[Haskell-cafe] Unbelievable parallel speedup
nominolo at googlemail.com
Fri Jun 3 14:38:06 CEST 2011
While I would guess that your superlinear speedup is due to the large
variance of your single-core case, it is indeed possible to have
Say you have a problem set of size 32MB and an L2 cache of 8MB per
core. If you run the same program on one CPU it won't fit into the
cache, so you'll have lots of cache misses and this will show in
overall performance. If you run the same problem on 4 cores and
manage to evenly distribute the working set, then it will fit into the
local caches and you will have very few cache misses. Because caches
are an order of magnitude faster than main memory, the parallel
program can be more than 4x faster. To counteract this effect, you
can try to scale the problem with the number of cores (but it then has
to be a truly linear problem).
That said, the variance in your single-CPU case is difficult to
diagnose without knowing more about your program. It could be due to
GC effects, it cold be interaction with the OS scheduler, it could be
many other things. On many operating systems, if you run a single
core program for a while, the OS scheduler may decide to move it to a
different core in order to spread out wear among the cores. It's
possible that something like this is happening and, unfortunately,
some Linux system hide this from the user. Still there could be many
On 3 June 2011 13:10, John D. Ramsdell <ramsdell0 at gmail.com> wrote:
> I've enjoyed reading Simon Marlow's new tutorial on parallel and
> concurrent programming, and learned some surprisingly basic tricks. I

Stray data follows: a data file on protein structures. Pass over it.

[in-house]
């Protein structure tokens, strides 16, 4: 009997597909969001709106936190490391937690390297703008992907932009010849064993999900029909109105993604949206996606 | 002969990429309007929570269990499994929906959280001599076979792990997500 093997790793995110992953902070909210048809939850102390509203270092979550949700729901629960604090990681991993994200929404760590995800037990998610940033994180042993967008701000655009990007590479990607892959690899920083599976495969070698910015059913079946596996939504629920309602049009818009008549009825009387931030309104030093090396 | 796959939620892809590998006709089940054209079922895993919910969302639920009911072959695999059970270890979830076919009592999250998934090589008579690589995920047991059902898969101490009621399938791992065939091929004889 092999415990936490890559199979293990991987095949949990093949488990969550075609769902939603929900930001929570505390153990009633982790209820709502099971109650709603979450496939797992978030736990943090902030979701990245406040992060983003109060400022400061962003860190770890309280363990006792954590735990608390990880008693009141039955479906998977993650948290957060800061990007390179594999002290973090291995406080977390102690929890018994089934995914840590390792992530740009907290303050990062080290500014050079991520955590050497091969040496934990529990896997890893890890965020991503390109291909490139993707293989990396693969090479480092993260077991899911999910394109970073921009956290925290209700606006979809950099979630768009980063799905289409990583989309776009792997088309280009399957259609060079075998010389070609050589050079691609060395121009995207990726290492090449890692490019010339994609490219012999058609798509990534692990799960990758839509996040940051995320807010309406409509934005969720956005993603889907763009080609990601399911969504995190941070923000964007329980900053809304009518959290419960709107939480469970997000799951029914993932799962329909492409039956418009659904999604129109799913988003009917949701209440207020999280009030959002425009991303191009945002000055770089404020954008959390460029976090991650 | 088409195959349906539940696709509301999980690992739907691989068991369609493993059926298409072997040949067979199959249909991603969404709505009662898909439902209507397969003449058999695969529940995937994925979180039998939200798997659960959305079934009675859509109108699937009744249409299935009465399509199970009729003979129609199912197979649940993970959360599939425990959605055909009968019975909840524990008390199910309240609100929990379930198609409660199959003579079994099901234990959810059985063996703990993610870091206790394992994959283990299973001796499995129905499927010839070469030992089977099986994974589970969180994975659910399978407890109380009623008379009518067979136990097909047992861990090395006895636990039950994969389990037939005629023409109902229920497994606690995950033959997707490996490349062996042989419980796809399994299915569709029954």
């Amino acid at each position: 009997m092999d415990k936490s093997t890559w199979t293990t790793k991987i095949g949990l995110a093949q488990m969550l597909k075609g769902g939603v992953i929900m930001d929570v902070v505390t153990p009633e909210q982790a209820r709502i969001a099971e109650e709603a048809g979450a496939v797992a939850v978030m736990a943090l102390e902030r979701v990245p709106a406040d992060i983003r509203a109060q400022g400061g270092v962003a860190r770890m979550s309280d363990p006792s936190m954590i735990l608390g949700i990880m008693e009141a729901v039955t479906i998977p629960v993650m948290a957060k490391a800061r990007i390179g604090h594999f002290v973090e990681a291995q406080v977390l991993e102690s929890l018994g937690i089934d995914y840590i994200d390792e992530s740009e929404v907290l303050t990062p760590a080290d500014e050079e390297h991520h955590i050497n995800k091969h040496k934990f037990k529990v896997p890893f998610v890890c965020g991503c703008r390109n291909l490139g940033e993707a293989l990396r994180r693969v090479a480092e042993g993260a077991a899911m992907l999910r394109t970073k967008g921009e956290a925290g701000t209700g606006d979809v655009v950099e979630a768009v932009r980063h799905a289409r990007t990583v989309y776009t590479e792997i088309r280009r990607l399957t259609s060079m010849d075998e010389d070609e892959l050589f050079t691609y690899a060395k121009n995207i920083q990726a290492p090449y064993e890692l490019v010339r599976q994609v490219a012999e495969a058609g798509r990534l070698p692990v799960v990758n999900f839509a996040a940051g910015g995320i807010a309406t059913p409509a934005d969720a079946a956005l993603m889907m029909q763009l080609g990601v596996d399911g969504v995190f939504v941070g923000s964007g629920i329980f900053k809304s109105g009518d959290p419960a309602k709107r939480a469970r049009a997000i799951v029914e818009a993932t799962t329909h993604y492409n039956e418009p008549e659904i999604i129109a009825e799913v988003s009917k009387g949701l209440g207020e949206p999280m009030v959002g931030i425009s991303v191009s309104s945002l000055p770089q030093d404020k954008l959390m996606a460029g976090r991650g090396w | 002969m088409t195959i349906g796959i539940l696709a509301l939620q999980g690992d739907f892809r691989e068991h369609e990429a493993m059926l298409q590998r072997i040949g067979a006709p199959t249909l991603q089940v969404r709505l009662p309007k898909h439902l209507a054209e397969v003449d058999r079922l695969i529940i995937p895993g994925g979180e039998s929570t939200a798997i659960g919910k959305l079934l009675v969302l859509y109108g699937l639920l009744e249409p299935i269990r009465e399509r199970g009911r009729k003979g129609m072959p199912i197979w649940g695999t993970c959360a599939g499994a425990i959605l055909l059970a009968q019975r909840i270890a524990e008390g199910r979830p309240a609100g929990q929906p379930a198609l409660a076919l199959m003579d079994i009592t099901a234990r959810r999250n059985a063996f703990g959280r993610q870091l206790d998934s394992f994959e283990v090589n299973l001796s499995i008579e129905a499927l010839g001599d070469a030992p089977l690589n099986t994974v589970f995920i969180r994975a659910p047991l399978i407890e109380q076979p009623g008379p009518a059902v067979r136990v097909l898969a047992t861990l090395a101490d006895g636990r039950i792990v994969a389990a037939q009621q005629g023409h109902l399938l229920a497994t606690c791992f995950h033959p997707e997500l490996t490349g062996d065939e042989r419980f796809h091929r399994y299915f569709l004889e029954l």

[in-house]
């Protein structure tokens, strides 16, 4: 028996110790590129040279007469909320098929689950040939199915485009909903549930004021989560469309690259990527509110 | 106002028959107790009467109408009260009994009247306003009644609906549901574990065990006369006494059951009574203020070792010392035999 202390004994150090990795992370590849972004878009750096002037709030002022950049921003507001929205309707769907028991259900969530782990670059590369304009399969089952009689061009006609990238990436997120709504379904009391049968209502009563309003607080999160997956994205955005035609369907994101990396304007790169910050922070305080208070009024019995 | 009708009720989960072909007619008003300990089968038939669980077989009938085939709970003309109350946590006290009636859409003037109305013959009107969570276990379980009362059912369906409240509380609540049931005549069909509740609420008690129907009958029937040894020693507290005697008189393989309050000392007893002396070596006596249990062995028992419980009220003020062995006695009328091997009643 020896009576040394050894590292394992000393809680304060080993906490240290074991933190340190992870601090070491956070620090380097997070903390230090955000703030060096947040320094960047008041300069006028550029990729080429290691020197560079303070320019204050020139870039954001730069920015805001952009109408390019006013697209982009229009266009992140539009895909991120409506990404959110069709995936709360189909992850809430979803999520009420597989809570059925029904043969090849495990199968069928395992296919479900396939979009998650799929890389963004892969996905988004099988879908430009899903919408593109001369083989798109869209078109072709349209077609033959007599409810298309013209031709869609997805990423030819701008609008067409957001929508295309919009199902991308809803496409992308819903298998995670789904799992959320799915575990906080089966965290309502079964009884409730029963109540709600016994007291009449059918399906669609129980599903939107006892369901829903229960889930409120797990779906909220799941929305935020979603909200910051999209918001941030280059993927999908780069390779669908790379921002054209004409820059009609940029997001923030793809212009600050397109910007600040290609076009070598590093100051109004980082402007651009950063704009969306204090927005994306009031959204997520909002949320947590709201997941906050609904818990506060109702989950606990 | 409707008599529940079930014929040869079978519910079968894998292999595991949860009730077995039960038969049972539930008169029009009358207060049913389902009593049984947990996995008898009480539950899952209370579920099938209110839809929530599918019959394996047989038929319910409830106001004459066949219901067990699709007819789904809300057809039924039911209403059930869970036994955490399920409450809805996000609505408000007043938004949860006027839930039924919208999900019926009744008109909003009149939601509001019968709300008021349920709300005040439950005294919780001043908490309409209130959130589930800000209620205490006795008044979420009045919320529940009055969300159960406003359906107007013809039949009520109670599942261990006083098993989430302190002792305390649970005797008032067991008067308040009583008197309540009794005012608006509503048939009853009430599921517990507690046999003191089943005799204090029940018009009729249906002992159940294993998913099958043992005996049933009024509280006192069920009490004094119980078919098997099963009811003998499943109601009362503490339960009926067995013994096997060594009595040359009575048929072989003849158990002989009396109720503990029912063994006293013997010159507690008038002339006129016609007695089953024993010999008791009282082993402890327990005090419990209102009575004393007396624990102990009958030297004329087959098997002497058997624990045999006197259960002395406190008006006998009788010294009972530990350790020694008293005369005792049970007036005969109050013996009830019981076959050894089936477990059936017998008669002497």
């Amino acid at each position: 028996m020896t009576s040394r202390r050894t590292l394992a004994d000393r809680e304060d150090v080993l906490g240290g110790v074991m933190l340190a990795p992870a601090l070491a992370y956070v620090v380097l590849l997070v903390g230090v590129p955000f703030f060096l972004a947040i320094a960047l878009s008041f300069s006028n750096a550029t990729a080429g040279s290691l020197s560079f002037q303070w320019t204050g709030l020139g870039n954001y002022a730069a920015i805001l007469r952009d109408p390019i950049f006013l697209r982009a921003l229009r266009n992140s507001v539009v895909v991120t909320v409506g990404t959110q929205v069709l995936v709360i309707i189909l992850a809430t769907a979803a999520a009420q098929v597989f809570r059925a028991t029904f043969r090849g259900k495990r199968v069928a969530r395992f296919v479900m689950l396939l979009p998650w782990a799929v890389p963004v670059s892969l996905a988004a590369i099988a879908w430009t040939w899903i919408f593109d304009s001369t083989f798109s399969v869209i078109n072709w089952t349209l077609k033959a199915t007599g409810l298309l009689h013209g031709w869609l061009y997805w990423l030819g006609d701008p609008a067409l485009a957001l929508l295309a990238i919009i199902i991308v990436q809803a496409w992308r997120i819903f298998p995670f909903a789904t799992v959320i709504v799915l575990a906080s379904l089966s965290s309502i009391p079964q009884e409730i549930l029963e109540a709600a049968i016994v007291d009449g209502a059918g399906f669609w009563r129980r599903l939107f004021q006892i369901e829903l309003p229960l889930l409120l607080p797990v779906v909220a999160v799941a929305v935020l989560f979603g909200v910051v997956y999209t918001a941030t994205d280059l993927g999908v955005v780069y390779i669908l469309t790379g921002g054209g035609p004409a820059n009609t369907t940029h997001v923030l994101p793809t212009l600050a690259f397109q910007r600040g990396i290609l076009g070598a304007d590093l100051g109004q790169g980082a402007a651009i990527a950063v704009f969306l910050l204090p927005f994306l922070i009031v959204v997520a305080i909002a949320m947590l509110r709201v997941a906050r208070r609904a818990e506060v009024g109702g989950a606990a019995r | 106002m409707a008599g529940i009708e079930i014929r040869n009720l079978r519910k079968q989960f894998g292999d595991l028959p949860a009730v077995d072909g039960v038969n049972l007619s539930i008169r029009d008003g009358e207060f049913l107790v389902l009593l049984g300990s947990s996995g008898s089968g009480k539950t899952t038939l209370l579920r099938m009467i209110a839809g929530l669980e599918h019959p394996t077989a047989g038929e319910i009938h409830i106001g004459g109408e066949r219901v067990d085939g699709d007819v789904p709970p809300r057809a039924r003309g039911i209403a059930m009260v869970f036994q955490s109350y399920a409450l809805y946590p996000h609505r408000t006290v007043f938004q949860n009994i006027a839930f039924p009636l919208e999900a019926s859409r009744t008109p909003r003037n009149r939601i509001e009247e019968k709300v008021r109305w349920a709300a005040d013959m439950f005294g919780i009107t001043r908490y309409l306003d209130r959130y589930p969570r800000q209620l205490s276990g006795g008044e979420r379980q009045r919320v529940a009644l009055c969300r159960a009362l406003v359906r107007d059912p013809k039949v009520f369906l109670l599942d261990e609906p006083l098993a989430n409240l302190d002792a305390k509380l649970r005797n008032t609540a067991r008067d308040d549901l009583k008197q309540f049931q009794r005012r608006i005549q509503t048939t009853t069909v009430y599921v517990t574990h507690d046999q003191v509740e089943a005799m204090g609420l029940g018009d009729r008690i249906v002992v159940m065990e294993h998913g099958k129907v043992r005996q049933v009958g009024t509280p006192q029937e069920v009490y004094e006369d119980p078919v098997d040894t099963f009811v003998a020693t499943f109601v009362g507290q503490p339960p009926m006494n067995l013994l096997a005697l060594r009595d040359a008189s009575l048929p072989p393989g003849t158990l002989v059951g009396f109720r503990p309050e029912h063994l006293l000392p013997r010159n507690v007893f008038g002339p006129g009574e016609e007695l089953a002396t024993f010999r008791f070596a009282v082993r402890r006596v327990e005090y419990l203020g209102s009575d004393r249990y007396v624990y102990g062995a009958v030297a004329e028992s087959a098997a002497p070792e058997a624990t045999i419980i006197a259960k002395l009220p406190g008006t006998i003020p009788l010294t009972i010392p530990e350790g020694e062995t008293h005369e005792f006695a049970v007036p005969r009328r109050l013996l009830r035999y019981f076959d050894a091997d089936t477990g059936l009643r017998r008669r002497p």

> didn't know about the '-s' runtime option for printing statistics. I
> decided to compute speedups for a program I wrote just as Simon did,
> after running the program on an unloaded machine with four processors.
> When I did, I found the speedup on two processors was 2.4, on three
> it was 3.2, and on four it was 4.4! Am I living in a dream world?
> I ran the test nine more times, and here is a table of the speedups.
> 2.35975 3.42595 4.39351
> 1.57458 2.18623 2.94045
> 1.83232 2.77858 3.41629
> 1.58011 2.37084 2.94913
> 2.36678 3.63694 4.42066
> 1.58199 2.29053 2.95165
> 1.57656 2.34844 2.94683
> 1.58143 2.3242 2.95098
> 2.36703 3.36802 4.41918
> 1.58341 2.30123 2.93933
> That last line looks pretty reasonable to me, and is what I expected.
> Let's look at a table of the elapse times.
> 415.67 176.15 121.33 94.61
> 277.52 176.25 126.94 94.38
> 321.37 175.39 115.66 94.07
> 277.72 175.76 117.14 94.17
> 415.63 175.61 114.28 94.02
> 277.75 175.57 121.26 94.10
> 277.68 176.13 118.24 94.23
> 277.51 175.48 119.40 94.04
> 415.58 175.57 123.39 94.04
> 277.62 175.33 120.64 94.45
> Notice that the elapse times for two and four processors is pretty
> consistent, and the one for three processors is a little inconsistent,
> but the times for the single processor case are all over the map. Can
> anyone explain all this variance?
> I have enclosed the raw output from the runs and the script that was
> run ten times to produce the output.
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